“These legislations have come at the end of a line of pressure on the medical profession and psychological profession to take only an affirmative course of action to issues of gender dysphoria,” he said.
There had been an “explosion” of cases of gender dysphoria and transgenderism among young people, Fr Corby said, that doctors had noticed over the last five years, indicating it was “driven by ideology rather than from clinical experience”.
“I think what they receive in the media, some of the education which is happening in schools, such as in Victoria, the Safe Schools programme, which is exposing children to these ideas and normalising these ideas.”
Fr Corby said that providing puberty blockers, rather than buying time for a child to make a decision, was “actually moving or conditioning the children towards the opposite sex characteristics”.
“It actually interferes with the sexualisation of the brain, towards the opposite of what they are by biology.”
Hormonal treatments also had irreversible and dangerous effects on the body, he said.
“I think that the greater protection needed is against abuse of these young children… greeting them according to what they really need… questions of, why do these children feel the way they do?
“Asking those types of questions under this type of legislation would be deemed to be coercive and therefore would be illegal.”
Archbishop Julian Porteous expressed grave concern about the scope and reach of the proposed changes in the report.
“While the Church is absolutely opposed to any treatments or practices being forced on those experiencing same sex attraction or gender dysphoria, the definition of a ‘conversion practice’ in the report is so broad and expansive that it would make unlawful, medical and psychological treatments considered by many to be best practice,” Archbishop Julian said.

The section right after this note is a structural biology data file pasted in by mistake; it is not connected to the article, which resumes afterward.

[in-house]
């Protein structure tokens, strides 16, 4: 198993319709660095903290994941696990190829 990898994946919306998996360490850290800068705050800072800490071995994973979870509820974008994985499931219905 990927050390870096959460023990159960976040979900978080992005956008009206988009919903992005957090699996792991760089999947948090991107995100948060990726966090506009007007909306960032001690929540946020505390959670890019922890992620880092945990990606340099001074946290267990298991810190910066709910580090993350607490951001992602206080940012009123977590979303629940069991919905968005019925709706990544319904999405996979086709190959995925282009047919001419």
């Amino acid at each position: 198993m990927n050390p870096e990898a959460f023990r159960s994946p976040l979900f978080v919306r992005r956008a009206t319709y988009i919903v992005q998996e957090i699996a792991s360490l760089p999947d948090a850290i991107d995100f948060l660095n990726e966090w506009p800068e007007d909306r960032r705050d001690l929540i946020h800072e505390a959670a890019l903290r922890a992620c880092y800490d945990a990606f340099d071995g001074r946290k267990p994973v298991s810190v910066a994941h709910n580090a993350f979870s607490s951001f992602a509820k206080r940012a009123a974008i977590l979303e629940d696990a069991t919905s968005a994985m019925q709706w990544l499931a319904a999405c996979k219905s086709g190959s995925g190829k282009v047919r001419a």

“It would also place legal restrictions on the type of care provided by a range of community groups, in particular faith communities, which has made a very positive difference to the lives of many.”
His Grace also expressed concern that the report identified as problematic the belief that sexuality and gender is rooted in the biological reality of the human person as binary, either male or female.
“This could lead to legislative changes making it unlawful to express beliefs such as that there is a normative, archetypal sexual orientation and gender identity for each human biological sex,” he said.
“Such a change in the law would have widespread negative consequences for freedom of speech and freedom of religion in our society, but even more importantly would cause harm to the vulnerable seeking help from parents or others.”
“The Christian understanding of the human person, created male and female in the image and likeness of God, corresponds with biological reality, and therefore is necessary for the flourishing and proper care of individuals, and of society as a whole,” Archbishop Julian added.
Read testimonies from those who have experienced same-sex attraction and gender dysphoria and found healing and hope in the Christian faith: